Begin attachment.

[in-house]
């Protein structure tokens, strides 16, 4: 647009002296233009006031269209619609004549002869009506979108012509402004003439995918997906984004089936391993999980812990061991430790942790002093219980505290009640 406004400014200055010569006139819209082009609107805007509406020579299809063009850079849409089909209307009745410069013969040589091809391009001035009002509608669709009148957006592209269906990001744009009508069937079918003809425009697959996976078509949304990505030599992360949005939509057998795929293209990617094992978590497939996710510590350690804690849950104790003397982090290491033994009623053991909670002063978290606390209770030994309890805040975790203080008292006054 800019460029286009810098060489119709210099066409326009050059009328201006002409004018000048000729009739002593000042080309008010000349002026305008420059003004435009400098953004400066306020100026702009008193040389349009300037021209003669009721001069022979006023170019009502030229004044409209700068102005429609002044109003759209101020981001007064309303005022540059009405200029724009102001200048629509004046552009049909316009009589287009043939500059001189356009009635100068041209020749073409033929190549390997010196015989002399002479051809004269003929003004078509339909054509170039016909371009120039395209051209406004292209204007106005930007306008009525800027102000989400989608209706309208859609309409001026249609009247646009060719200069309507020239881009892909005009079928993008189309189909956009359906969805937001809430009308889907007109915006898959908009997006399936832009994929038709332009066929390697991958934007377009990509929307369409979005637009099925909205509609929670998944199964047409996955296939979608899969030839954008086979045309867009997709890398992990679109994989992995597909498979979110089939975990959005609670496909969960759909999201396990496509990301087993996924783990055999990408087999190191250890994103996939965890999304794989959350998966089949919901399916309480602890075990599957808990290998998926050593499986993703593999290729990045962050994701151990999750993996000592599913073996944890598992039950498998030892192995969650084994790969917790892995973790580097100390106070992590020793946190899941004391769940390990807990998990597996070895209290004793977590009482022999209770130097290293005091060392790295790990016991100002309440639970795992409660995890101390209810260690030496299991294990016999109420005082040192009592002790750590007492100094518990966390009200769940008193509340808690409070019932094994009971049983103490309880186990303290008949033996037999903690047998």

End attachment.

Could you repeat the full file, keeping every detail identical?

[in-house]
């Protein structure tokens, strides 16, 4: 647009002296233009006031269209619609004549002869009506979108012509402004003439995918997906984004089936391993999980812990061991430790942790002093219980505290009640 406004400014200055010569006139819209082009609107805007509406020579299809063009850079849409089909209307009745410069013969040589091809391009001035009002509608669709009148957006592209269906990001744009009508069937079918003809425009697959996976078509949304990505030599992360949005939509057998795929293209990617094992978590497939996710510590350690804690849950104790003397982090290491033994009623053991909670002063978290606390209770030994309890805040975790203080008292006054 800019460029286009810098060489119709210099066409326009050059009328201006002409004018000048000729009739002593000042080309008010000349002026305008420059003004435009400098953004400066306020100026702009008193040389349009300037021209003669009721001069022979006023170019009502030229004044409209700068102005429609002044109003759209101020981001007064309303005022540059009405200029724009102001200048629509004046552009049909316009009589287009043939500059001189356009009635100068041209020749073409033929190549390997010196015989002399002479051809004269003929003004078509339909054509170039016909371009120039395209051209406004292209204007106005930007306008009525800027102000989400989608209706309208859609309409001026249609009247646009060719200069309507020239881009892909005009079928993008189309189909956009359906969805937001809430009308889907007109915006898959908009997006399936832009994929038709332009066929390697991958934007377009990509929307369409979005637009099925909205509609929670998944199964047409996955296939979608899969030839954008086979045309867009997709890398992990679109994989992995597909498979979110089939975990959005609670496909969960759909999201396990496509990301087993996924783990055999990408087999190191250890994103996939965890999304794989959350998966089949919901399916309480602890075990599957808990290998998926050593499986993703593999290729990045962050994701151990999750993996000592599913073996944890598992039950498998030892192995969650084994790969917790892995973790580097100390106070992590020793946190899941004391769940390990807990998990597996070895209290004793977590009482022999209770130097290293005091060392790295790990016991100002309440639970795992409660995890101390209810260690030496299991294990016999109420005082040192009592002790750590007492100094518990966390009200769940008193509340808690409070019932094994009971049983103490309880186990303290008949033996037999903690047998």